AIPSC is rapidly becoming one of the most popular disciplines in UK Practical Shooting. Jim Sephton tells us how rapidly it has grown at The Grange.
Airsoft Practical Pistol Shooting was something we were introduced to by Victor of Popular Airsoft, back in October 2011 during the lead up to the Airsoft Arms Fair – and we fell in love with the sport. The AIPSC club at The Grange opened its doors in November 2011 and we’ve never looked back.
Although airsoft pistols are used for the sport, that’s where all similarity to airsoft skirmishing ends. That having been said, the skills you gain from practical pistol can make you a true terror to face in a CQB skirmish environment, as many of the shooters at Gunman Airsoft Midlands can attest.
IPSC rules state that any gun should be treated as loaded live firearm at all times (yes, even unloaded airsoft pistols) and all of the DQ (Disqualification) offences in the sport are based around this principle. Good gun discipline and safe handling techniques are at the heart of the sport, making it a great learning and training environment for airsofters, target shooters, Airsoft Practical Pistol shooters and Real Steel Practical Pistol shooters alike
The sport offers some of the most adrenaline fuelled-shooting you are ever likely to encounter in a sporting environment in the UK. Combine that with a universally friendly attitude from participants, practice taking place inside warm, dry buildings and some exceptionally pretty guns and it’s no wonder the sport is growing so rapidly in the UK.
Airsoft practical pistols or “race pistols” as they are known, range from the utilitarian to works of art, with price tags ranging from hundreds to thousands of pounds. The reason for the price tags is the materials the guns are made from. Most standard airsoft pistols are zinc alloy or ABS, race pistols are aircraft grade aluminium and stainless steel. The biggest problem faced by airsoft pistol shooters is the cold, as shot after shot goes down range the internal temperature of the gun crashes. If it gets too cold the slide locks and the magazines gas out, therefore the capacity to deal with the cold has to be at the heart of any good race pistol design. This leads to materials being chosen that won’t contract with the cold, ensuring that the gun keeps firing.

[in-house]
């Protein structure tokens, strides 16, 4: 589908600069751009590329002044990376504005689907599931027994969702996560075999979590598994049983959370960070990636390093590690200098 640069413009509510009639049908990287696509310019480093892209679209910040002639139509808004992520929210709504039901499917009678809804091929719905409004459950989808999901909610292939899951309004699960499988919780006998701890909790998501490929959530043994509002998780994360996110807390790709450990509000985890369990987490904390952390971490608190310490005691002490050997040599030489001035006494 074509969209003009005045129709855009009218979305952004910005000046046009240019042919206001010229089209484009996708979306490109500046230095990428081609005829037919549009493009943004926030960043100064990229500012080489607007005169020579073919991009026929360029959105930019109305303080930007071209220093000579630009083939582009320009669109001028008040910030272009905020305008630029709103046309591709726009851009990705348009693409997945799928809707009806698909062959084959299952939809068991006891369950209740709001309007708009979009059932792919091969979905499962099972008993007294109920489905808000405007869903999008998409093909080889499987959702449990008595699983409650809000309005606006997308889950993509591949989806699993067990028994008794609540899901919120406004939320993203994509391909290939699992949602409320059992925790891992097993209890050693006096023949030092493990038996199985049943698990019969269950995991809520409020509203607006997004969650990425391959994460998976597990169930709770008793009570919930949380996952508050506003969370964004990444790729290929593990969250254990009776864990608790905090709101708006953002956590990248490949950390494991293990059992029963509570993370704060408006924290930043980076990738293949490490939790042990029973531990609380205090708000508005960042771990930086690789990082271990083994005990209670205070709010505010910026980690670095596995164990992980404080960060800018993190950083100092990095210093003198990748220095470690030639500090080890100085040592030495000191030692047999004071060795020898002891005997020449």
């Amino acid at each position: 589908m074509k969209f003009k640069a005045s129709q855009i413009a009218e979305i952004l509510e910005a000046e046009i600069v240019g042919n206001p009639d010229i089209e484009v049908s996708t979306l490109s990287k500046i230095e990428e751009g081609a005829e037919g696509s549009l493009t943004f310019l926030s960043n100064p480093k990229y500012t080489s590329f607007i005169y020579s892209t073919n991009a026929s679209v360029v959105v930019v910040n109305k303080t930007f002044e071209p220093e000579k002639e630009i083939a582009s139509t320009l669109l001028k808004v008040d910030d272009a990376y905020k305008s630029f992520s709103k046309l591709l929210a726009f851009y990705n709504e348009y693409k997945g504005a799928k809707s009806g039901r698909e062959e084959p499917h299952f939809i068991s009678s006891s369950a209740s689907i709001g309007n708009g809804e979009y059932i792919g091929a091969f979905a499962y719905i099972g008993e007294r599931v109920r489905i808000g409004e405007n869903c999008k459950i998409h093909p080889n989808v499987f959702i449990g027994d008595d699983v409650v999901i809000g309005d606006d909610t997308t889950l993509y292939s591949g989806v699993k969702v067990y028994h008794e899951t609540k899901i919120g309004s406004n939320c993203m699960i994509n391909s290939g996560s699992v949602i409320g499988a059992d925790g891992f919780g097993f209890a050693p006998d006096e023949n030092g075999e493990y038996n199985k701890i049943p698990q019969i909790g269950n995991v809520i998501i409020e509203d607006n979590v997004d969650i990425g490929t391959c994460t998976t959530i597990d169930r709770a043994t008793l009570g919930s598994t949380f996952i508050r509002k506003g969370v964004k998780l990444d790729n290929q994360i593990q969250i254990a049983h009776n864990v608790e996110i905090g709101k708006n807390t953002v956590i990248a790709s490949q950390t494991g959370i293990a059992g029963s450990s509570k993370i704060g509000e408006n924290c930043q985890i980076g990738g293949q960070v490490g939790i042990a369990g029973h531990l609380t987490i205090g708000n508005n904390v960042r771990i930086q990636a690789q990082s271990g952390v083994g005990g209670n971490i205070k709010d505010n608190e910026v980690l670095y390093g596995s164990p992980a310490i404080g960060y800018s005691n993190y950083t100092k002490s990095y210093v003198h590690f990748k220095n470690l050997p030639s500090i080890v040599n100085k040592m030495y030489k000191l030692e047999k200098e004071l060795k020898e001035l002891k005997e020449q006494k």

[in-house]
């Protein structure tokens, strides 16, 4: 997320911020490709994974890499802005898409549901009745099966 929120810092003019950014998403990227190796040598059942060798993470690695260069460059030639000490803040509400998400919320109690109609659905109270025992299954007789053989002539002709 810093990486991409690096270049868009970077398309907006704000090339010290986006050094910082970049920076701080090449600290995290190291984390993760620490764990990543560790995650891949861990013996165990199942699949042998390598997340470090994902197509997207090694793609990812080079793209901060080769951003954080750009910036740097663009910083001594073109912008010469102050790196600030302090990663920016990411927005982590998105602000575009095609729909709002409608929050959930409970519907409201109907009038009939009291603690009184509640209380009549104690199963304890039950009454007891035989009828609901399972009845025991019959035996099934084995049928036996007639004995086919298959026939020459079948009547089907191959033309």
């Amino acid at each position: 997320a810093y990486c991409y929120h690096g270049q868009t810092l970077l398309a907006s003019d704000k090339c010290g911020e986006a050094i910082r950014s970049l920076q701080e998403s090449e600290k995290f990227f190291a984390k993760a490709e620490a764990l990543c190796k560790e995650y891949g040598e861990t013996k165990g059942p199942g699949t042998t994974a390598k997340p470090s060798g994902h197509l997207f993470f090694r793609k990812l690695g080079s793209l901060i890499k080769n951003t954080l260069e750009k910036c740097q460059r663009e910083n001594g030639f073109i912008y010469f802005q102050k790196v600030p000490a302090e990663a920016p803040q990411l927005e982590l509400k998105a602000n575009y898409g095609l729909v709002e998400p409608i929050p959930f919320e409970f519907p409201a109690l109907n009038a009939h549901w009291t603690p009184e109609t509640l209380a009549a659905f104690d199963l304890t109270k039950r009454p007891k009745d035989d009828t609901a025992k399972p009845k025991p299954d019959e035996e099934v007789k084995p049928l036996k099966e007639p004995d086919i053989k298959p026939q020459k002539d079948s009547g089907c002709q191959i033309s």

We are several years down the line now from where we started and our own guns have evolved from their humble Tokyo Marui origins to top class race pistols, as we’ve learned how to build guns to the specification levels required to compete in the sport.
There are some key things we’ve learnt along the way.
- Always base your race gun on a Tokyo Marui
- You’ve got three valid choices; Hi-Capa, Glock or 1911
- Start with what you’re comfortable with (you don’t have to spend the earth)
- Upgrade your gun when you are better than it is – that way it will evolve to fit you as a shooter.
- Clean and maintain your gun and magazines after every session
The AIPSC club at The Grange has become a great training centre with multiple shooters starting to appear in the top 5s of national club matches, after a relatively short time in the sport. We are always on the lookout for new members to join our regular club sessions and offer private coaching and workshops (which is also a great way to do something different for a works event, or Stag /Hen party).
Having got the guns sorted, the club up and running and the rules straight in our heads (thanks to Jim Gibney from the UKPSA) we moved onto running matches, rather than just attending them, starting with 3 national Club Matches through 2012 and 2013. Then with the support of Clarence Lai (Airsoft Surgeon) and the RedWolf team, we took on the challenge of moving from national to international. What came from that partnership was the Airsoft Surgeon European Practical Pistol Championship.
The 2013 Championship was an intense roller coaster ride for us, with some incredible shooting and many memorable moments. The late nights and early starts are already fading from memory, which is probably why we’ve agreed to do it again.
The 2014 Airsoft Surgeon European Practical Pistol Championship will be held over the 1st, 2nd and 3rd of August. Giving us a theoretical limit of about 160 competitors, but when you’re drawing shooters from all over Europe, that’s not very many. So if you’d like to join us, make sure you keep your eyes on our Facebook page and website for when the booking links go live.
AIPSC Club – sessions open to all
Sun: 3pm – 5pm
Mon: 7pm – 9pm
This article was sponsored by Airsoft Deals.